Using MDEFT MRI Sequences to Target the GPi in DBS Surgery

PLOS ONE, Sep 2015

Objective Recent advances in different MRI sequences have enabled direct visualization and targeting of the Globus pallidus internus (GPi) for DBS surgery. Modified Driven Equilibrium Fourier Transform (MDEFT) MRI sequences provide high spatial resolution and an excellent contrast of the basal ganglia with low distortion. In this study, we investigate if MDEFT sequences yield accurate and reliable targeting of the GPi and compare direct targeting based on MDEFT sequences with atlas-based targeting. Methods 13 consecutive patients considered for bilateral GPi-DBS for dystonia or PD were included in this study. Preoperative targeting of the GPi was performed visually based on MDEFT sequences as well as by using standard atlas coordinates. Postoperative CT imaging was performed to calculate the location of the implanted leads as well as the active electrode(s). The coordinates of both visual and atlas based targets were compared. The stereotactic coordinates of the lead and active electrode(s) were calculated and projected on the segmented GPi. Results On MDEFT sequences the GPi was well demarcated in most patients. Compared to atlas-based planning the mean target coordinates were located significantly more posterior. Subgroup analysis showed a significant difference in the lateral coordinate between dystonia (LAT = 19.33 ± 0.90) and PD patients (LAT = 20.67 ± 1.69). Projected on the segmented preoperative GPi the active contacts of the DBS electrode in both dystonia and PD patients were located in the inferior and posterior part of the structure corresponding to the motor part of the GPi. Conclusions MDEFT MRI sequences provide high spatial resolution and an excellent contrast enabling precise identification and direct visual targeting of the GPi. Compared to atlas-based targeting, it resulted in a significantly different mean location of our target. Furthermore, we observed a significant variability of the target among the PD and dystonia subpopulation suggesting accurate targeting for each individual patient.

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Using MDEFT MRI Sequences to Target the GPi in DBS Surgery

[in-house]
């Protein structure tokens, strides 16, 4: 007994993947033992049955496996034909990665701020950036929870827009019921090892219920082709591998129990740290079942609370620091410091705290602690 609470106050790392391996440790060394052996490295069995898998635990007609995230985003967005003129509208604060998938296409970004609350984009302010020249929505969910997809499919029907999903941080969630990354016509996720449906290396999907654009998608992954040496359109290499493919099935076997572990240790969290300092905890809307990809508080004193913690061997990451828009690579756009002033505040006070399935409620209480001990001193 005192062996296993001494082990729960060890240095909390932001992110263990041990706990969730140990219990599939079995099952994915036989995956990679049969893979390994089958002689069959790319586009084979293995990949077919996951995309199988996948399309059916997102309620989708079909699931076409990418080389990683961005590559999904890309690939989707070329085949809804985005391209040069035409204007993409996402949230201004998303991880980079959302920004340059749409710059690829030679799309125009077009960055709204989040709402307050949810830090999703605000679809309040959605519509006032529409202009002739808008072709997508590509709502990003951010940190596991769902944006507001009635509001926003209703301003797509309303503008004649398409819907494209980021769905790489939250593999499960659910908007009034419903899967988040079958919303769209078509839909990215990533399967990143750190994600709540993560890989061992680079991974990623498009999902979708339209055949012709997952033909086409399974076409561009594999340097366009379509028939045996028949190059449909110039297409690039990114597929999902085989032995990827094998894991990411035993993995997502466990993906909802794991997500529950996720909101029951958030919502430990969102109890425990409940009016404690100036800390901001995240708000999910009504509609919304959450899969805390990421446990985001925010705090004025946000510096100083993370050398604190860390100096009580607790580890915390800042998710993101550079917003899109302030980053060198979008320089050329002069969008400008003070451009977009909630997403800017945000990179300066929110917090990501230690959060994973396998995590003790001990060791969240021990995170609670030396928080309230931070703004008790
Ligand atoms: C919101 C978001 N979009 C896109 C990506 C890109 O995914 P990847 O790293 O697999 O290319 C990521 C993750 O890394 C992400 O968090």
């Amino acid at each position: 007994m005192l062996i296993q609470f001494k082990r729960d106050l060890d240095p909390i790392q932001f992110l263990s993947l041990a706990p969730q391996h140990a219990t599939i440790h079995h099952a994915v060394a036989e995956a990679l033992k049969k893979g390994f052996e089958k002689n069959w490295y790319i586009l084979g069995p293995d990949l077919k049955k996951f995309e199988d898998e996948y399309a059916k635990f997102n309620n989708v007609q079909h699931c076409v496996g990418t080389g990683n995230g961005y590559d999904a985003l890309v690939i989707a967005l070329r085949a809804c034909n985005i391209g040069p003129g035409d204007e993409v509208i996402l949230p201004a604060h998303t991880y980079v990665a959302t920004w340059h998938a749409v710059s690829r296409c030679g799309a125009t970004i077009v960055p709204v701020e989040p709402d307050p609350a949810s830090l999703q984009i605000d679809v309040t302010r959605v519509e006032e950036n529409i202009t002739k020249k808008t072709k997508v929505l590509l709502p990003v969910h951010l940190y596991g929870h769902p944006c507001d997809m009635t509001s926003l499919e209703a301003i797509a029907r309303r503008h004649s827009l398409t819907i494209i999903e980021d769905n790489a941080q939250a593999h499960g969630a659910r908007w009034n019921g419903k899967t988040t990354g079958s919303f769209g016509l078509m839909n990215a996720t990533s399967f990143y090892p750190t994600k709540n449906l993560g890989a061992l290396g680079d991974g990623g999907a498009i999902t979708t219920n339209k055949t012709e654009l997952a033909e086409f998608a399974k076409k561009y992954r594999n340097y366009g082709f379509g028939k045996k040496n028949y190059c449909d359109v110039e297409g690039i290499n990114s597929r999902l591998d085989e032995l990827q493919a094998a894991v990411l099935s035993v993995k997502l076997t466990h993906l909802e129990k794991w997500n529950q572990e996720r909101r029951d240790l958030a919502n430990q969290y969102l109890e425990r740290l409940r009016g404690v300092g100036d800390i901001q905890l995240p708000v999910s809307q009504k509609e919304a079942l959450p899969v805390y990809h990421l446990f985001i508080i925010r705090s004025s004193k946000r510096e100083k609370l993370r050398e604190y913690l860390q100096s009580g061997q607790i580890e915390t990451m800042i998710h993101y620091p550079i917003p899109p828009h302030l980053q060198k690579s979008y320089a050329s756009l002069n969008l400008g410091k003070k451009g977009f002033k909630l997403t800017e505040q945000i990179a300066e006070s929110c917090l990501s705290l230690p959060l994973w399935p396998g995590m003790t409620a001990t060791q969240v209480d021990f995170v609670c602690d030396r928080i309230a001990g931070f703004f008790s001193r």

September Using MDEFT MRI Sequences to Target the GPi in DBS Surgery Andreas Nowacki 0 1 Michael Fiechter 0 1 Jens Fichtner 0 1 Ines Debove 0 1 Lenard Lachenmayer 0 1 Michael Schüpbach 0 1 Markus Florian Oertel 0 1 Roland Wiest 0 1 Claudio Pollo 0 1 0 1 Department of Neurosurgery, Inselspital, University Hospital Bern, and University of Bern , Bern , Switzerland , 2 Department of Neurology, Inselspital, University Hospital Bern, and University of Bern , Bern , Switzerland , 3 Institute for Diagnostic and Interventional Neuroradiology, Inselspital, University Hospital Bern, and University of Bern , Bern , Switzerland 1 Editor: Noam Harel, University of Minnesota, UNITED STATES - Recent advances in different MRI sequences have enabled direct visualization and targeting of the Globus pallidus internus (GPi) for DBS surgery. Modified Driven Equilibrium Fourier Transform (MDEFT) MRI sequences provide high spatial resolution and an excellent contrast of the basal ganglia with low distortion. In this study, we investigate if MDEFT sequences yield accurate and reliable targeting of the GPi and compare direct targeting based on MDEFT sequences with atlas-based targeting. 13 consecutive patients considered for bilateral GPi-DBS for dystonia or PD were included in this study. Preoperative targeting of the GPi was performed visually based on MDEFT sequences as well as by using standard atlas coordinates. Postoperative CT imaging was performed to calculate the location of the implanted leads as well as the active electrode(s). The coordinates of both visual and atlas based targets were compared. The stereotactic coordinates of the lead and active electrode(s) were calculated and projected on the segmented GPi. On MDEFT sequences the GPi was well demarcated in most patients. Compared to atlasbased planning the mean target coordinates were located significantly more posterior. Subgroup analysis showed a significant difference in the lateral coordinate between dystonia (LAT = 19.33 ± 0.90) and PD patients (LAT = 20.67 ± 1.69). Projected on the segmented preoperative GPi the active contacts of the DBS electrode in both dystonia and PD patients were located in the inferior and posterior part of the structure corresponding to the motor part of the GPi. MDEFT MRI sequences provide high spatial resolution and an excellent contrast enabling precise identification and direct visual targeting of the GPi. Compared to atlas-based targeting, it resulted in a significantly different mean location of our target. Furthermore, we observed a significant variability of the target among the PD and dystonia subpopulation suggesting accurate targeting for each individual patient. Deep brain stimulation (DBS)is a neurosurgical technique including the insertion of electrodes that deliver electrical current to target nuclei[1]. The globus pallidus internus (GPi) has emerged as the target structure for DBS of dystonia and GPi-DBS is effective in the treatment of motor symptoms in PD patients[2,3]. Apart from a thorough selection of appropriate patients, the right timing of surgery and adequate stimulation parameters of the implanted electrodes, optimal electrode targeting and placement is a crucial step determining postoperative outcome in DBS surgery[4,5]. A few millimeters of targeting inaccuracy can lead to suboptimal placement of the electrode contacts within the desired target. In this case, higher stimulation intensity was needed to achieve the same therapeutic effect at the expanse of an increased risk of side effects affecting postoperative outcome. In principle, there are two ways of targeting of the selected structure. In case of indirect targeting, the neurosurgeon selects the target based on a human brain atlas. The selected target in the atlas is referred to an internal reference of the patient i.e. the AC-PC line that can be located by ventriculography or magnetic resonance imaging (MRI). Distances are then deduced from the human atlas to fit to each patient. However, there are individual variations in coordinates of subcortical nuclei based on the AC-PC-line. Similarly, the anatomical and functional target might have a different spatial position in each individual. To improve targeting, microelectrode recording (MER) has been applied. MER allows visualization of neural activity of different brain structures at a multi-unit level or even single neuron activity. MER provides a qualitative information on the specific electrical firing of a given brain target and provides spatial refinement of the actual position of the intended target. The application of MER together with intraoperative macrostimulation allows assurance of the accurate electrode placement and compensates for intraoperative brain shift or imaging inadequacy[6]. Modern MRI techniques with improved image quality enable direct targeting: the surgeon selects the target by visualization of the intended target structure from the patient`s MRI of the head[7,8]. In principle, direct targeting should improve the problem of inadequacy of indirect targeting caused by inter-individual differences of human brain anatomy. Modified driven equilibrium Fourier transform (MDEFT) imaging is a T1-based MRI technique characterized by a high spatial resolution and an excellent contrast among grey and white matter with less gray matter density variability and a good signal to noise ratio[9]. Based on these properties, MDEFT MR imaging allows a good anatomical representation of the basal ganglia i.e. the caudate-putamen and the external (GPe) as well as internal (GPi) part of the globus pallidus (Fig 1). This qualifies MDEFT as a good candidate among MRI sequences appropriate for direct targeting in the field of DBS. The purpose of this study is to use MDEFT sequences to directly target the GPi in patients selected for DBS surgery and to evaluate the accuracy and reliability of this targeting technique. Fig 1. Representative axial T2-weighted (a) and MDEFT (b) sequence of a patient undergoing DBS implantation of the GPi. Note the good demarcation of the subnuclei of the basal ganglia on the MDEFT image. Patients and Methods Patients In our study we prospectively analyzed a consecutive series of 13 patients with dystonia or PD undergoing bilateral electrode implantation for DBS of the GPi. Overall 26 electrodes were implanted. The population consists of 7 men and 6 women (12 adults, 1 child) with a mean age of 57,6 ± 20,1 years with PD (n = 6), inherited generalized dystonia (DYT 6, n = 1), segmental dystonia (n = 5) and inherited combined dystonia (n = 1) following the 2013 consensus classification[10]. Population characteristics are shown in Table 1. In our study, children were defined as subjects younger than 16 years of age. Extensive preoperative evaluations taking into account clinical, neuroradiological and biochemical investigations were performed by specialized movement disorder neurologists. All patients or their legal guardian provided written consent for the procedure. The study was approved by the Swiss Ethics Committee on research involving humans. All patients were clinically assessed and DBS parameters adapted and documented after three months follow-up in our outpatient clinic for movement disorders. Each patient received a preoperative MRI. Imaging was performed with a 12-channel head coil for signal reception on a 3 T MRI system (MAGNETOM Trio™ Tim, Siemens, Germany). A standard gadolinium-enhanced T1-weighted magnetization prepared rapid gradient-echo (MPRAGE) protocol (160 slices, 1mm thickness) was followed by 3D MDEFT sequence. According to Deichmann et al.[9] MDEFTsequence is characterized by preparation–acquisition cycles with the structure: 90°–τ1–180°–τ2–acquisition. During the preparation part, the longitudinal magnetization is saturated by the 90° pulse, relaxes partially during τ1, is inverted Stimulation parameters [voltage (V)/ pulse width (μs)/ frequency (Hz)] aage at operation in years bsymptom duration in years; m, male; f, female; D, dystonia; PD, Parinson’s disease;GPi, globus pallidus internus; GPe, globus pallidus externus; IC, internal capsule, c pulse generator as anode by the 180° pulse, and relaxes again during τ2, resulting in a T1-weighted longitudinal magnetization. τ1 and τ2 are given by Eq 1: where TI is the total duration of the magnetization preparation experiment[9]. In this case, the optimized acquisition parameters included 256 x 224 x 176 matrix points yielding a nominal isotropic resolution of 1mm (repetition time 7.92 ms; echo time 2.48 ms; flip angle 16 degrees; inversion with symmetric timing 910 ms; fat saturation) and 12 minutes total acquisition time as described previously[11]. Target planning and lead implantation MRI was performed prior to DBS implantation. Targets and trajectories were planned based on the MRI using BrainLab software iPlan NET (Brainlab AG, Germany). The MPRAGE and MDEFT sequences were fused by applying a rigid fusion-algorithm. The neurosurgeon marked the anterior and posterior commissure (AC-PC). In a first step, the target was chosen on MPRAGE images based on the atlas of Schaltenbrand and Wahren[12] as described previously [8]. The standard coordinates were the following: lateral distance LATSch = 20–22 mm depending on each patient`s width of the third ventricle; anterior-posterior distance APSch = 2–3 mm depending on each patient`s AC-PC-length (2 mm if AC-PC was < 25 mm) and vertical coordinate VERTSch = 1–2 mm inferior. These atlas-based coordinates were documented in each patient. All coordinates are relative to the midcommissural point (MCP). In a second step, planning was made independently and exclusively based on MDEFT sequences. The target was selected by visual recognition of the GPI boundaries on MDEFT sequence principally on axial as well as coronal sections. The GPI was segmented according to its demarcated boundaries (BrainLab, Germany) and the target was chosen in the posterior third of the ventral portion of the GPi maintaining a distance to the internal capsule of approximately 3 mm and to the optic tract of approximately 2–3 mm. The AP, LAT and VERT coordinates with reference to the MCP were calculated and compared to the atlas-based target coordinates. Differences between coordinates were calculated in the AP, LAT and VERT axis as well as the Euclidian difference to compare both targets. AP, LAT and VERT distances as well as the Euclidian distance of each target related to the closest actual electrode were also calculated. The target defined on MDEFT MRI images was used for the DBS lead implantation exclusively. The entry point was selected 2.5 to 3 cm lateral to the midline at the level of the coronal suture. Each planning was performed by the senior neurosurgeon (C.P.). The trajectory was planned so as to avoid sulci, vessels and ventricles based on MPRAGE images. On the day of surgery a Leksell G frame (Elekta instruments, Sweden) was placed and a high-resolution, stereotactic CT scan was performed and co-registrated with the preoperative MRI (Brainlab AG, Germany). Intraoperative MER using two to three microelectrode channels was performed from 10 mm above the target in 1 mm- and further 0.5 mm-steps to confirm the boundaries of the target structure. Intraoperative clinical assessment was performed by the senior neurologist (M. S.). The intraoperative trajectories (i.e. the central one) and consequently the final position of the permanent lead were exclusively based on direct targeting on MDEFT sequences. According to the best MER and macroelectrode stimulation results, the site of implantation of the definitive electrode was chosen. The DBS electrode model Activa 3389 (Medtronic, USA) bearing 4 stimulating contacts made of a platinum/iridium alloy (1.27 mm in diameter, contact 1.5 mm in length, two adjacent contacts are separated by 0.5 mm) was implanted in each patient. The lead was fixed on the cranium using Stimloc microplates (Medtronic, USA). A postoperative high-resolution CT scan of the patients head together with the Leksell frame was done immediately after the surgical procedure to rule out hemorrhage and document correct electrode positions. One day after the initial operation a pulse generator (Activa PC, Medtronic, USA) was implanted in the infraclavicular space and connected to the DBS brain lead with a subcutaneous tunneled cable. Lead location and GPi segmentation Lead locations were determined using a postoperative high resolution CT scan. Postoperative CT images were fused with the preoperatively acquired MRI MPRAGE and MDEFT sequences by applying a rigid fusion algorithm. This method was demonstrated to be accurate for identifying the postoperative lead location[13]. The AC-PC based Cartesian coordinate system was used to represent two visibly determined points along the lead: the tip of the electrode artifact (most distal point of the lead visible on the postoperative CT) was measured as well as a second point in the course of the lead typically 20–30 mm above the tip of the lead. The vector between these two points constitutes the direction vector of the lead: with !uconstituting the direction vector between T (tip of the lead) and S (second point) The exact location of each active contact with its corresponding AP, LAT and VERT coordinates relative to AC-PC was calculated by the vector equation of the lead based on its known and fixed geometry of the DBS lead: ! u with !Pconstituting the position vector of any point P along the lead and !Tis the position vector of the tip of the lead. The location of the active contact was identified on the postoperative CT and projected onto the fused preoperative MRI MDEFT sequence to visualize the precise position of the active contact relative to the patient`s pallidal anatomy. Where two adjacent contacts were stimulated, the geometric mean of the two stimulated contacts was used. To determine the spatial relationship between the active contact and the GPi, we determined the segmented GPi and its anterior, posterior, medial, lateral, ventral and dorsal boundaries. The segmentation of the GPi was performed by visual depiction with the help of 3 T MDEFT sequences. Deichmann et al. [9] demonstrated excellent signal-to-noise-ratios of 37.6 ± 2.5 of 3 T MDEFT sequences allowing for reliable differentiation between grey and white matter. The posterior (P), anterior (A), lateral (L) and medial (M) points were identified visually on MDEFT sequences at the level of the active contact. P and A were determined at the posterior and anterior intersection of the internal capsule and the medial intermedullary lamina respectively. L and M were determined at the border of the GPi and the medial intermedullary lamina and the internal capsule respectively on a horizontal line perpendicular to the AP-line and crossing the active contact (Fig 2A and 2B). The ventral (V) and dorsal (D) points were set respectively at the ventral border of the GPi (transition with white matter) and the internal capsule, on a vertical line perpendicular to ML-line also crossing the active contact (Fig 2C). The distance between each of these three axes (antero-posterior, medio-lateral and ventrodorsal) was calculated and considered the anteroposterior (AP), mediolateral (ML) and ventrodorsal (VD) extent of the GPi. The intersection (S) of a line corresponding to each of these axes and the perpendicular of this line crossing the active contact was calculated by simple vector equation. The distance between the most anterior, medial and ventral point of the GPi and the intersection S was calculated and considered the antero-intersection- (AS-), medio-intersection- (MS-) and ventro-intersection- (VS-) distance respectively. The ratios of the AP-, MLand VD-distances to the AS-, MS- and VS-distances were calculated (AP-Index = AS/AP; ML-Index = MS/ML; VD-Index = VS/VL) and denoted the relative distance from the active contact from the most anterior, medial and ventral border of the GPi respectively (Fig 2). We also determined the targeting error of each lead as the AP- and LAT-distance between the intended target on pre-operative MRI scans and the actual position of the lead at the level of the intended target (same VERT value). The vector of error representing the Euclidean distance can between the intended target (APi, LATi) and the actual tip of the electrode (APt, Fig 2. Determination of the AP-, ML- and VD-Index of the active contact C. A: A line between the most anterior (A) and posterior (P) points of the GPi constitutes the AP-line. Another line through the active contact C and perpendicular to AP intersects the AP-line in S. The AP-Index can be calculated as AP-Index = AS/AP. B: The medial (M) and lateral (L) point of the GPi are located on a line perpendicular to the AP-line crossing the active contact C. The ML-Index can be calculated as ML-Index = MC/ML. C: The ventral (V) and dorsal (D) point of the GPi are located on a line perpendicular to the ML-line crossing the active contact C. The VD-Index can be calculated as VD-Index = VC/VD. D: An overlay of the postoperative CT-scan at the level of the active contact and the MDEFT MRI sequence shows the border of the GPi after segmentation reveals the position of the active contact in relation to the anatomical borders of the GPi. LATt) was calculated by Eq 2: qffiffiffiffiffiffiffiffiffiffiffiffiffiffiffiffiffiffiffiffiffiffiffiffi2ffiffiffiffiffiffiffiffiffiffiffiffiffiffiffiffiffiffiffiffiffiffiffiffiffiffiffiffiffiffiffiffiffiffiffiffi2ffi ðAPi APtÞ þ ðLATi LATtÞ Data were analyzed with descriptive/parametric statistics using SPSS software (version 20, IBM, USA). The Kolmogorov-Smirnov test was used to test for normal distribution of data sets. Two-sided student`s t-test was applied to test for statistical significance. A p-value < 0.05 was considered statistically significant. The caudate-putamen and the pallidum with the subdivision of the GPe and GPi were well demarcated in most patients as the grey scale and contrast were adapted with BrainLab software for the best visualization of the target region (Fig 3). A total of 26 atlas-based and MDEFT-based targets were obtained. We found a mean atlasbased target of LAT = 20.92 ± 0.95 mm, AP = 2,83 ± 0.34 mm, VERT = -1.91± 0.72 mm and a mean MDEFT-based target of LAT = 19.95± 1.46 mm, AP = 2,47± 0.72 mm and VERT = -2.58 ± 1.29 mm. In all three directions we obtained a statistical significance between these coordinates (Table 2). We obtained an average of differences (Δ) between target coordinates defined by MDEFT-based and atlas-based targeting of ΔLAT = 1.13 ± 0.75 mm, ΔANT = 0.61 ± 0.53 mm and ΔVERT = 1.31 ± 1.13 mm yielding a ΔEuclidian difference of 2.1 ± 1.05 mm (Table 2) The mean distance between the atlas-based target and closest electrode was ΔLAT = 1.04 ± 0.75 mm, ΔAP = 1.05 ± 0.62 mm and ΔVERT = 0.14 ± 0.2. Similarly, the mean distance between MDEFT-based target and closest electrode was ΔLAT = 0.8 ± 0.67 mm, ΔANT = 0.63 ± 0.4 mm and ΔVERT = 0.09 ±0.12 mm. In the LAT and AP directions, these distances were statistically significant. (Table 3). Comparing the target coordinates of PD and dystonia patients based on direct visual targeting, a significant difference with more lateral values in the lateral coordinate in PD patients compared to dystonia patients was observed (Table 4). Across the whole cohort the mean coordinates of the tip of the lead were 19.85± 1.62mmin the lateral direction, 2.81± 1.13mmin the anterior direction and -3.77± 1.27mmin the vertical direction (all relative to MCP). The central trajectory was selected as the site of implantation of the definitive lead in 88% of all cases due to the best electrophysiological results of MER and clinical improvement after intraoperative testing. The vector of error determined at the level of the intended target was 1.07 ± 0.64 mm. There was no systematic deviation between the intended target and actual lead position. Fig 4A shows an example of the reconstruction of the implanted DBS lead crossing the GPi in the posterior part. Fig 3. Representative MDEFT sequences of different patients undergoing DBS implantation of the GPi. (GPi, globus pallidus internus; GPe, globus pallidus externus; Put, Putamen) Further analysis of the lead location in PD and dystonia patients showed a significant difference in the lateral coordinate between these subgroups with a more lateral position of the tip of the lead in PD patients (Table 5). Location of active contacts Across the entire cohort the mean coordinates of the stimulated contact relative to the MCP were LAT = 20.53± 1.75mm, AP = 3.89 ± 1.00mm and VERT = -0.38 ± 1.41mm. Further analysis of the active contact location between the two subgroups of PD and dystonia patients revealed a significant difference in the lateral coordinate: active contacts were located more lateral in PD patients (21.45 ± 2.00 mm) compared to dystonia (19.74± 1.01 mm) patients (p < 0.02). When the location of the stimulating contacts relative to the internal anatomy of the pallidum was considered, we found that the active contact was located purely within the GPi in 73% of all cases. In 19% the active contact was at the border of the GPi to the GPe, in 8% of the cases it was at the border of the internal capsule and the GPi (Table 1). Further analysis of the stimulating contact relative to the borders of the GPi indicated a position in the posterior and ventral part of the GPi with a mean AP-index of 0.62, VD-index of 0.35 and a mean ML-index of 0.63 (Fig 4B). No significant differences in the AP-, MV- and VD-Indices between PD and dystonia patients were observed. Values are means ± SD in mm 1 p-value calculated with unpaired t-test of same variance; n reflects the number of investigated cases. Table 3. Comparison of the average of the differences (Δ) of LAT-, AP- and VERT-coordinates between the selected target defined by direct MDEFT-based and indirect atlas-based planning. Values are means ± SD in mm 1 p-value calculated with unpaired t-test of same variance; n reflects the number of investigated cases. We justify our clinical investigation of the impact of 3 T MDEFT sequences on direct targeting of the GPi on the basis of results found in previous studies using MDEFT at ultrahigh field strength 7 T MRI. These studies demonstrated the possibility of acquiring narrow brain radiological windows near to histological resolution enabling accurate localization of brainstem therapeutic targets[14,15]. Recent results showed that MDEFT sequences yield anatomical images with high contrast and low noise levels at 3 T field strengths[9] but to date, no studies investigated the use of MDEFT for target planning in the field of DBS surgery. Our results suggest that direct visual targeting of the GPi based on MDEFT MRI sequences is both accurate and reliable. The percentage of electrodes implanted via the central trajectory was determined as a marker of reliability. The central trajectory points to the intended target. In case of conflicting results of MER and macrostimulation combined with intraoperative clinical testing, other trajectories are tested and the permanent DBS lead is implanted according to the best MER and clinical testing results. In our series of patients the central trajectory was used in 88% of all cases, which indicates, that our intended target defined by MDEFT-based planning was set at the correct anatomical site. The mean vector of error at the level of the intended target was small with 1.07 mm indicating a close correspondence of the intended target and the actual position of the lead. Apart from targeting inaccuracy, other factors may affect the final position of the permanent lead such as (1) intraoperative brain shift induced by the guiding tube and electrode penetration into the brain, intraoperative cerebrospinal fluid loss and pneumencephalus[16,17] and/or (2) inaccuracy of the stereotactic device. Although we did not systematically analyze the different factors inducing potential brain shift, the high percentage of permanent lead implantation in the central trajectory in this series suggests a minor role of brain shift in the interpretation of our results, as we regularly and systematically check the accuracy of the stereotactic device before each surgical procedure. Additionally, MDEFT MRI sequences enabled to perform a 3D segmentation of the GPi of each patient and to analyze the DBS lead location as well as the location of the stimulating Values are means ± SD in mm; PD Parkinson`s disease 1p-value calculated with unpaired t-test of same variance; n reflects the number of investigated cases. Fig 4. Reconstruction of the implanted DBS leads and 3D-scatterplot of the actice contact position. A: Reconstruction of DBS leads of a patient with bilateral DBS demonstrates lead location in the posterior part of the GPi. B: 3D-scatterplot of the actice contact position (red dots) relative to the border of the GPi. Position of the vast majority of the active contacts is in the posterior (AP-Index > 0.5) and ventral (VD-Index < 0.5) part of the GPi. contact with reference to the anatomical borders of the GPi. Our analysis showed that the position of the active contacts in both PD and dystonia patients was in the posterior and ventral part of the GPi. This is of particular interest as several groups have correlated the best therapeutic effect of DBS of the GPi for dystonia and PD with stimulating contact position in the posterior and ventral portion of the GPi which has been denoted the motor part of the GPi [4,18,19]. The present findings demonstrate that MDEFT MRI sequences have an impact on targeting the GPi. Compared to atlas-based planning, the preoperative target coordinates using MDEFT sequences were located significantly more medial, inferior and more posterior. Apart from determining the differences of the average target coordinates, we also calculated the average of the differences of target coordinates, which allows us to estimate the average effect of MDEFTbased targeting technique. Determining the average of the differences of target coordinates defined by MDEFT- and atlas-based planning led to a mean targeting difference of 2.1 mm in each patient. Furthermore, we compared of the closest distance between the intended target Values are means ± SD in mm; PD Parkinson`s disease 1 p-value calculated with unpaired t-test of same variance defined by (1) MDEFT-based targeting and (2) indirect atlas-based targeting and the actual DBS lead location. Our analysis revealed significantly smaller differences of the LAT- and APcoordinates between the intended target and actual lead location in case direct targeting, which further supports the hypothesis of MDEFT sequences leading to more accurate planning. Interestingly, we found a difference of the lateral coordinate between PD and dystonia patients. Subgroup analysis of the preoperative target coordinates as well as the postoperative DBS lead location and the location of the active contact between dystonia and PD patients showed a significantly higher value of the lateral coordinate in the PD subgroup indicating a more lateral position of the planned target and DBS lead. The most probable explanation for this finding might be a difference in demographic characteristics between the PD and dystonia cohort as PD patients were significantly older than dystonia patients. Age-related atrophy might explain this difference[20]. In our series, the width of the third ventricle in PD patients was larger compared to dystonia patients. Apart from age there might be differences in brain anatomy due to the different underlying pathophysiological mechanisms of Parkinson disease and dystonia. Parkinson’s disease is a progressive neurodegenerative disorder whereas dystonia is not. Furthermore, despite the difference of the mean lateral coordinate of the stimulating contact, there was no difference of the position of the active contact relative to the borders of the segmented GPi between PD and dystonia patients. This finding supports the interindividual variability of the location of the GPi, especially in these two subgroups. Other sequences have been described for direct visualization of target structures in DBS surgery that shall be discussed below to embed our results in the context of already published work. Menuel et al. found that T2-weighted imaging resulted in greater distortions compared to T1-weighted sequences to demonstrate the subthalamic nucleus[21]. Sudhyadhom et al. described a Fast Gray Matter Acquisition T1 Inversion Recovery (FGATIR) sequence with higher contrast and contrast to noise ratio compared to MPRAGE or T2-weighted Fluid Attenuated Inverse Recovery (FLAIR) images allowing for sharper delineation of subcortical DBS target structures[22]. Although the authors gave a precise description of the qualitative (subjective visual analysis) and quantitative (contrast to noise ratio- and contrast ratio-analysis) advantages of FGATIR over other sequences, there are currently no data evaluating a potential impact of this sequence on targeting accuracy in functional neurosurgery. Vayssiere et al. compared target coordinates of the GPi obtained by direct visual targeting based on T1-weighted MRI sequences with those determined using an atlas[8]. In accordance to our results, the authors found a significant difference between the target coordinates obtained by MRI-based and atlas-based targeting. However, no specific information about the MRI sequence properties as well as the postoperative DBS lead location is provided by the authors. Reich et al. described a 1.5 T fast spin-echo inversion-recovery (FSE-IR) sequence to target the GPi[23]. The authors found, that FSE-IR sequences lead to good signal to noise ratio but the slice thickness was relatively thick (2–3 mm).The impact of FSE-IR on targeting accuracy and postoperative outcome in DBS of the GPi was analyzed by Pinsker et al. who found that the atlas-based standard coordinates were modified in 43% of the patients based on direct visualization of the GPi [7]. The number of implanted permanent electrodes along the central trajectory was 67% and 64% respectively[24] based on IR-FSE sequences compared to 88% in our patient population. A possible explanation to this difference might be the minor slice thickness (1 mm) and higher field strength of 3 T MDEFT sequences leading to more accurate depiction of the GPi. A summary of the parameters of the different above mentioned sequences is given in Table 6.Currently, no conclusions can be drawn about which of the above discussed MRI sequences yields most accurate and reliable targeting of the GPi. Future studies comparing different MRI sequences and including clinical outcome data are needed to specifically answer this question. T1-w 3D FGATIR19 T1-w 2D FSE-IR21 There are some limitations of our study. First, we performed a high resolution CT for postoperative DBS lead location and active contact position analysis. The postoperative CT-scan was co-registered with the preoperative MRI by using a rigid fusion algorithm. There is an ongoing debate about the reliability and accuracy of postoperative DBS lead location analysis based on postoperative CT and MRI. CT/MR image fusion has been demonstrated to provide an accuracy of up to 1 mm[13]. Hemm et al. analyzed the DBS lead artifact on CT and could demonstrate a precise localization of the four contact-zone of the lead[25]. Comparison of the DBS lead artifact on postoperative MRI and CT scan has been shown to be comparable and equally eligible for postoperative localization analysis[26]. Second, the sample size of our prospective study population is small and heterogeneous as it consists of PD patients and patients with various forms of dystonia. For this reason, we did not include clinical outcome data. Third, the actual DBS lead implantation was performed according to the anatomic target defined by MDEFT images exclusively. For this reason, we cannot compare leads implanted using indirect planning with leads implanted using direct planning. It would have certainly been interesting to compare leads implanted based on MDEFT sequences with leads implanted based on atlas-based targeting. However, the patients implanted according to atlas-based targeting in former times were not targeted and operated by the same surgeon and therefore we believe that it would have introduced a systematic bias when comparing these two groups. Furthermore, there is no clear reason to implant a patient using indirect atlas-based targeting with MDEFT sequences available as the sequence provides direct identification of the structure. Thus, we cannot conclude that direct targeting is superior to atlas-based targeting in terms of technical and clinical outcome. However, we could demonstrate that planning according to MDEFT leads to different mean target coordinates in the study population and a mean correction of the putative optimised target of about 2.1 mm in each individual patient.Our findings strongly suggest that direct visualization of the GPi using MDEFT MRI sequences results in accurate targeting in (1) each individual patient and (2) our two subgroups of patients. Further studies with higher patient numbers and correlation with clinical outcome have to be conducted to draw conclusions about the clinical effect of MDEFT based direct targeting of the GPi for DBS surgery. 3 T MDEFT MRI sequences provide high spatial resolution and an excellent contrast among grey and white matter which enables precise identification of the GPi boundaries and direct visual targeting of the GPi for DBS surgery. Compared to atlas-based targeting, it resulted in a significantly different mean location of our target and, furthermore, a significant variability of the target among the PD and dystonia subpopulation suggesting accurate targeting for each individual patient. Conceived and designed the experiments: AN MO RW CP. Performed the experiments: AN MF JF ID LL MS MO RW CP. Analyzed the data: AN MF RW CP. Contributed reagents/materials/analysis tools: AN MF MS RW CP. Wrote the paper: AN MF JF ID LL MS MO RW CP. 1. 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Andreas Nowacki, Michael Fiechter, Jens Fichtner, Ines Debove, Lenard Lachenmayer, Michael Schüpbach, Markus Florian Oertel, Roland Wiest, Claudio Pollo. Using MDEFT MRI Sequences to Target the GPi in DBS Surgery, PLOS ONE, 2015, DOI: 10.1371/journal.pone.0137868